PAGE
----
Sometime between 1890 and 1895, the intricate and subdued wreath & floral pattern that framed the citations were revamped into the much bolder style that continues today. My guess, without having checked examples from the years in between, is that this was done in 1890 at the time the Golden Kites were introduced

Here's a close-up of the top wreath of the old citations.
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Old 04-04-2009, 04:56 PM   #4
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The new wreath
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Old 04-04-2009, 04:58 PM   #5
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Old fringe featuring realistic-looking chrysanthemums
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Old 04-04-2009, 05:00 PM   #6
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New fringe with stylized mums
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Old 04-04-2009, 11:00 PM   #7
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Quote:
i suppose once in a while, we can use something other than the usual “what’s this?”, “what does it say?”, “what’s it worth?” business.

AMEN to that Nick! Great post btw.
Scott
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Old 04-05-2009, 03:12 AM   #8
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Nick, thankyou for taking the time to educate us! This is one aspect of the hobby that I personally find most interesting - learning from those that can not only translate the language, but can also unravel some intricacies and details that would otherwise be lost to interested collectors, and bringing new meaning and understanding to some of these items. Great job!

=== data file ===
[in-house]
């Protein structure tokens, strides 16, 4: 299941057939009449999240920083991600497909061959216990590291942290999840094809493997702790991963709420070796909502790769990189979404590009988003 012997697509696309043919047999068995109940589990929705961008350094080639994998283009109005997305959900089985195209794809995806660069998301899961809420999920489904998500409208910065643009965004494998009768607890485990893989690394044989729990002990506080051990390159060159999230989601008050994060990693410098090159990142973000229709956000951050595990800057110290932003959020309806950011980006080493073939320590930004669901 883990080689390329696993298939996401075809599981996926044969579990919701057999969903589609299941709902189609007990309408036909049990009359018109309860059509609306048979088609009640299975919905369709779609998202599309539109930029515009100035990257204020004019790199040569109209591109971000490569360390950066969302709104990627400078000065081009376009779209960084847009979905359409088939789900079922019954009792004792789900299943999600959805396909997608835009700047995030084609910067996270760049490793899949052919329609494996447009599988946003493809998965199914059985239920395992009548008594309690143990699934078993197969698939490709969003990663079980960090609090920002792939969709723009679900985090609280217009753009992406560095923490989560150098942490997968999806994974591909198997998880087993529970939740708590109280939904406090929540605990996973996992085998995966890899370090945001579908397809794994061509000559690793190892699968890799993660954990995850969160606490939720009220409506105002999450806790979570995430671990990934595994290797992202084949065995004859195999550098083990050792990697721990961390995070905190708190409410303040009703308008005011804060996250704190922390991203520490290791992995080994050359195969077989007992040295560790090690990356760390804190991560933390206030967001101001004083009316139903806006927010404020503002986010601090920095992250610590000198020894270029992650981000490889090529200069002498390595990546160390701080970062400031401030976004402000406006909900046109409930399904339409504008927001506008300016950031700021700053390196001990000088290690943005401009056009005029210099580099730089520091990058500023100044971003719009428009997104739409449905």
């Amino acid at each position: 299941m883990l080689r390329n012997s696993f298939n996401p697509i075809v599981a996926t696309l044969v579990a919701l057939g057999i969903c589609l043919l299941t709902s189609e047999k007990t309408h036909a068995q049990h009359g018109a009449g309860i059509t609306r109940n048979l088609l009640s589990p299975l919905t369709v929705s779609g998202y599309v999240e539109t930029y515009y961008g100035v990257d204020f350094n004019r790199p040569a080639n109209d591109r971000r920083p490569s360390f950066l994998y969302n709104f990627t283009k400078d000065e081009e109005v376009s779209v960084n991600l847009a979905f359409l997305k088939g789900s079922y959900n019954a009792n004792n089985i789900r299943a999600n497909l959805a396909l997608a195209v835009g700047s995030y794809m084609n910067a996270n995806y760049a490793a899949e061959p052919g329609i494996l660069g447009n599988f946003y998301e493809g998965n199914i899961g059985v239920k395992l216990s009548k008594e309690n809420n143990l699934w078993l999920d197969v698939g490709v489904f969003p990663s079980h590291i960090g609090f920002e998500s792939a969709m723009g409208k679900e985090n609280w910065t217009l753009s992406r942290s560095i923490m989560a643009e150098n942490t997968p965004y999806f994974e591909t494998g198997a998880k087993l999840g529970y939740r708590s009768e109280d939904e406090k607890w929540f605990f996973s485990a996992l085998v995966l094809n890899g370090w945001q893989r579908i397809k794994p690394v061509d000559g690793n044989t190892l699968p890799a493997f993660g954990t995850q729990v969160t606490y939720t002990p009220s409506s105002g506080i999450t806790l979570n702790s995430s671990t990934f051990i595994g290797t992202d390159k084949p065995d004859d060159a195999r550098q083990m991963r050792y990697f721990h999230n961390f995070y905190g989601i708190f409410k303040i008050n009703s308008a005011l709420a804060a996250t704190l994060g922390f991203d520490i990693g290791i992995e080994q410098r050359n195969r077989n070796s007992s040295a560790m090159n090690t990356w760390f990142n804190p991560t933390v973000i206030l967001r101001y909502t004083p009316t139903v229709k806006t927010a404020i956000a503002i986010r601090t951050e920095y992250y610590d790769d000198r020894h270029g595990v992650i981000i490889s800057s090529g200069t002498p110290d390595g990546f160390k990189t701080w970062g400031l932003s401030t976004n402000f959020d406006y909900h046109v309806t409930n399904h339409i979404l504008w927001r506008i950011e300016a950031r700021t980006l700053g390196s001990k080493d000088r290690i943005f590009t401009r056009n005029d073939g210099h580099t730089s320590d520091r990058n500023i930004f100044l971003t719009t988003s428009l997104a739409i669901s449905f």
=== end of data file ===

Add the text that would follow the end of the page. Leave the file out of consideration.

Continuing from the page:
Regards

Russ
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Old 04-05-2009, 05:05 PM   #9
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Excellent post! I appreciate the time and effort--and I learned a lot.
I have one question only related to your topic in an ancillary way... I noticed the 1874 War Medal document. (What a treasure! Perhaps rarer than the actual medal.) Any information about how many of these medals were awarded? I know that Peterson mentioned that 3000 samurai were dispatched. Did other people also receive this medal? (Sorry if this is off topic.)
Cheers,
Rich
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Old 04-06-2009, 03:56 AM   #10
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The actual number of the Japanese troops sent to Taiwan was 3568. Most accounts round this up to 3600. Of that number there were 531 deaths, so the number of medals given out would have been just slightly over 3000, I think.
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Old 04-06-2009, 04:38 AM   #11
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Now the mystery over the disapearance of the emperor's signature from 3rd class order citations is solved. Edict number 145 issued on April 26, 1921 says at the very end, which is why I missed it before, the Act is revised so that the emperor's signature will only be affixed to Orders 2nd Class and above and for Golden Kites 3rd Class and above. However, as we have already seen, the practice probably preceded this amendment. So my guess was right that the change occured when Hirohito was forced to sign on his father's behalf as Regent.